The recent cooler temperatures in Northeastern Ohio seem to have flipped the switch as the unofficial ramp-up of an already heated election season. As we all know, this culminates on November 8th with the election a new president along with many other congressional representatives.
So as financial planners, why would we articulate our observations about this divisive election? Are we really going to get political and make an argument for either Trump or Clinton? Of course not. We are old enough to know it is usually pointless to argue politics with someone who already has their mind made up. Even if you think you have an open-and-shut case for a particular position with facts and figures to back you up, we’ve learned that it just doesn’t matter. If someone is entrenched in a particular mindset, they just can’t be convinced otherwise.
That said, we have had enough recent conversations with nervous clients (on both sides of the political spectrum) who are convinced “If Trump/Clinton get elected, we’re in big trouble!!!” While that may be true, we can all at least agree that one of these two candidates is almost guaranteed to take the oath of office in January. So we’re stuck with one of them.
For this reason, it’s important to be cognizant of the each candidate’s positions on taxes, trade, fiscal policy along with many other issues. So we do need to educate ourselves on Hillary Clinton’s estate planning tax proposals and capital gains tax changes. And we do need to know about Donald Trump’s compressed tax brackets and repatriation tax rates.
However, we think individual investors have a tendency to put too much focus on the outcome of the presidential election.
First, in our view most of these proposals serve mostly as political grandstanding. We think most “new policy” speeches are nothing but grandiose ideas that make for nice sound-bites for the mass media, newspaper headlines, Facebook posts or Twitter hashtags. They are almost always short on detail and there’s never really any deep discussion on how these plans would be implemented or if they are even feasible.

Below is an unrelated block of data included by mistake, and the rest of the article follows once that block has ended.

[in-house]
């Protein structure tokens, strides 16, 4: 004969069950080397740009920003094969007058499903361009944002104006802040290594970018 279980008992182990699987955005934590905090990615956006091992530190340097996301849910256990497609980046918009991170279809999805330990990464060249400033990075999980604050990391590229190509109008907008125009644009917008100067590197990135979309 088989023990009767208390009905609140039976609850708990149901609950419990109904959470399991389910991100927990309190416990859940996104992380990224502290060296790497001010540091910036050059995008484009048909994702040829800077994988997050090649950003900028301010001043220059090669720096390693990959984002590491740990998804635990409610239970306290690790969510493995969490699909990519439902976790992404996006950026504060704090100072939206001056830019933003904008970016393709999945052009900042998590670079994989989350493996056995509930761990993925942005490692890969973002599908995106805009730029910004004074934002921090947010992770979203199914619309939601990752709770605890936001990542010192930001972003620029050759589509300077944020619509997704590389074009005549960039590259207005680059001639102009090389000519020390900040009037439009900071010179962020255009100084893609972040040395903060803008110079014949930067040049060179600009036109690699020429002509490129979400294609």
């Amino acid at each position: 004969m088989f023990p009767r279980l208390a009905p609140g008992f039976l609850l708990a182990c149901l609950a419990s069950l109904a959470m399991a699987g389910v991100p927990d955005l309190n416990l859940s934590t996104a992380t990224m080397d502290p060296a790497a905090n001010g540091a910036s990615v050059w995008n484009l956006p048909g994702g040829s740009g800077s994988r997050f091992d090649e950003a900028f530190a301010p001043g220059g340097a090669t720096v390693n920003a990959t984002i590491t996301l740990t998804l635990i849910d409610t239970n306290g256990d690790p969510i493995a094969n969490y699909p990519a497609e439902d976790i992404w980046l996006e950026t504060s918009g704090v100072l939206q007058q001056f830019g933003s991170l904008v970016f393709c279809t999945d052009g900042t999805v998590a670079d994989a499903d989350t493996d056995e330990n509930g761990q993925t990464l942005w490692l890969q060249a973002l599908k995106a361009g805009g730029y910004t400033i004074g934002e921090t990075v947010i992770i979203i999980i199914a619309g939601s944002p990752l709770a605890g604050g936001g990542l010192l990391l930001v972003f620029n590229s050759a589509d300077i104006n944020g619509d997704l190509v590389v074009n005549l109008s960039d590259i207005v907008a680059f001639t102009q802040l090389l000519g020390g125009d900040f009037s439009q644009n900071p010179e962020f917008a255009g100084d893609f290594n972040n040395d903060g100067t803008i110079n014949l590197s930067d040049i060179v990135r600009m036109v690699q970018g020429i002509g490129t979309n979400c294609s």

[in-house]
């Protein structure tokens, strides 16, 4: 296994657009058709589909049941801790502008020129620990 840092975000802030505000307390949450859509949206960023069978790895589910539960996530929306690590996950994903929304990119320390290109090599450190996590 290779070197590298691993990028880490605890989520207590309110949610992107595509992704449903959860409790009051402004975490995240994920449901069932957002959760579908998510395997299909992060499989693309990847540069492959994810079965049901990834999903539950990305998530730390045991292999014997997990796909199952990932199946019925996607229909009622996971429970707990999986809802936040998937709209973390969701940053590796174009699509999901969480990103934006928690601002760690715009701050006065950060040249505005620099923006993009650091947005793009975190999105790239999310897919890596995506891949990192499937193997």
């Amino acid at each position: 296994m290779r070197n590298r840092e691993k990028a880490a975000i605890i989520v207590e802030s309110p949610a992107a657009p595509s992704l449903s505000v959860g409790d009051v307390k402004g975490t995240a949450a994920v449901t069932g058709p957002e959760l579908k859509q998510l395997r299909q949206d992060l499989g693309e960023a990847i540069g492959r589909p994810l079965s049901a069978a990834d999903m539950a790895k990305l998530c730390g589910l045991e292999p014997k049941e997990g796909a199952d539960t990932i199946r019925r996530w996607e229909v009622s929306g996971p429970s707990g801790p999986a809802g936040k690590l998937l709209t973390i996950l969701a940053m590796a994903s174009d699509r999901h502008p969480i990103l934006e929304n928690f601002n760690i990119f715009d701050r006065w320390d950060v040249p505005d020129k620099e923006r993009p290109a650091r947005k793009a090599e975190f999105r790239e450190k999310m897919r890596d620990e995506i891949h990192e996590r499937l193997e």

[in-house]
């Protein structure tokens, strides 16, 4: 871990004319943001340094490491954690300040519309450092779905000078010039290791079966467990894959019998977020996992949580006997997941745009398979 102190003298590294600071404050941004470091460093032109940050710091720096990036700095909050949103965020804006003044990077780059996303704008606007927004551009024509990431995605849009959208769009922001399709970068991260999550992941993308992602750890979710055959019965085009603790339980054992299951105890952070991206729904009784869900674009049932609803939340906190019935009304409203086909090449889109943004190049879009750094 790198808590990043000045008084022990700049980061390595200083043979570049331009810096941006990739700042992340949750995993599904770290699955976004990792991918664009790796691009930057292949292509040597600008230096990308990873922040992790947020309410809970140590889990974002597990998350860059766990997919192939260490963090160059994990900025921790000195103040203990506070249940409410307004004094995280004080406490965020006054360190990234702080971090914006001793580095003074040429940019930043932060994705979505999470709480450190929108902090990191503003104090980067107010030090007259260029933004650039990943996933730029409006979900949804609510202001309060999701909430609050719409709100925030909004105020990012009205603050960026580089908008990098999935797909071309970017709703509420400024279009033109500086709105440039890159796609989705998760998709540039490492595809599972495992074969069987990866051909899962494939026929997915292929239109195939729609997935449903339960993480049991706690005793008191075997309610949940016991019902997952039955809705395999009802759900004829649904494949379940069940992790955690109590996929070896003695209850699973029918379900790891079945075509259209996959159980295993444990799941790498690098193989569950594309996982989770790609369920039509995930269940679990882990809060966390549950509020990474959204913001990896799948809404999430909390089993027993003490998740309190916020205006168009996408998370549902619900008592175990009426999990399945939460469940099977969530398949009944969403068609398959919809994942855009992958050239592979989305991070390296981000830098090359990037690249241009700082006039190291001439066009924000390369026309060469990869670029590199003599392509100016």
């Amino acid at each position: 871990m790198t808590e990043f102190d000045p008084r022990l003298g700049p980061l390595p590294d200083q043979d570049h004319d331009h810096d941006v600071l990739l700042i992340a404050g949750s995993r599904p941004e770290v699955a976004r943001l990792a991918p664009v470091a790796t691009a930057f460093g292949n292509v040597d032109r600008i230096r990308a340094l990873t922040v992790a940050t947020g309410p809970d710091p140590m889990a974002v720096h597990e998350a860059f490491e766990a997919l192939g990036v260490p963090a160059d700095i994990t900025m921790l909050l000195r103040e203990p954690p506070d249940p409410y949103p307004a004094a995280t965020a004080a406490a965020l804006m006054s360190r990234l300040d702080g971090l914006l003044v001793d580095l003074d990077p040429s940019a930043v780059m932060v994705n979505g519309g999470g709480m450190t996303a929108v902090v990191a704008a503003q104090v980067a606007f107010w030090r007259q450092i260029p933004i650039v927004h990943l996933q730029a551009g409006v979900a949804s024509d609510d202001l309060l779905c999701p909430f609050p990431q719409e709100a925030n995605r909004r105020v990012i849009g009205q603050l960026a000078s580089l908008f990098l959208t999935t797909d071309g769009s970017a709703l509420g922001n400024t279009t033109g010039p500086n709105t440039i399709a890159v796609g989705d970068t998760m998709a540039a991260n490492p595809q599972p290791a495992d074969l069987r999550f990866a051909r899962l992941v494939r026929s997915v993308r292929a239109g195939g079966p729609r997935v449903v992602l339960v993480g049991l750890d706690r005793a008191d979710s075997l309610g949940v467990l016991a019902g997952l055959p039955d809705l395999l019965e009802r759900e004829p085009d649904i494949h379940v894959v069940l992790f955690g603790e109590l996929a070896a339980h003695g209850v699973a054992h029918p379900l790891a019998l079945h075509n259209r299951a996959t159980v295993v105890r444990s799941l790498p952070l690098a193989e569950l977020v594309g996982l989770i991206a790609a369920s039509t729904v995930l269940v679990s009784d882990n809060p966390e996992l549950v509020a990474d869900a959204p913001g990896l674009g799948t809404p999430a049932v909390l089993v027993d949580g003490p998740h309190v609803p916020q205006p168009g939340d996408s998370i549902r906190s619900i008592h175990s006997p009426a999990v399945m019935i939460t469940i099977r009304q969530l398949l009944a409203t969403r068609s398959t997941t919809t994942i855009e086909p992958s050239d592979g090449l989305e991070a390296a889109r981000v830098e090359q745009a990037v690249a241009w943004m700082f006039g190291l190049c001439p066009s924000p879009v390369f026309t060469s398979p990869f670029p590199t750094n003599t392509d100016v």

Which brings us to our second point- most of these proposals will never be implemented because they will never see the light of day if they aren’t passed first by Congress. Now we don’t mean to bring back nightmares from your high school civics class but our republic has a system of checks and balances. Laws, and more importantly, spending cannot be authorized without first passing through the House and Senate.
So what we are watching most intently is the interaction between the presidential outcome and congressional races. As most know, currently both the House and Senate are held with slight majorities by the Republicans controlled as a result of the huge gains from the 2014 mid-term elections.
So there are four most likely outcomes: Trump elected with a Republican congress, Trump Elected with a Democrat congress, Clinton elected with a Democrat congress and Clinton elected with a Republican congress.
In our view, any opposition of presidential party & congressional majority party (i.e. Clinton with a Republican congress or vice versa) would mean most of these presidential proposals will have little chance of full implementation.
However, if we see the same party come out victorious in both the oval office and on capitol hill, we need to watch very closely how proposed new policies would impact our investments, taxes, insurance planning and estate plans. So what half of the country may think are crazy ideas may very well become law and could have very real impacts on economic growth, stock and bond market returns and of course, how much we pay Uncle Sam on tax day every year. But even then, these changes won’t happen overnight, so kneejerk reactions to asset allocations or tax strategies usually does more harm than good in the long run.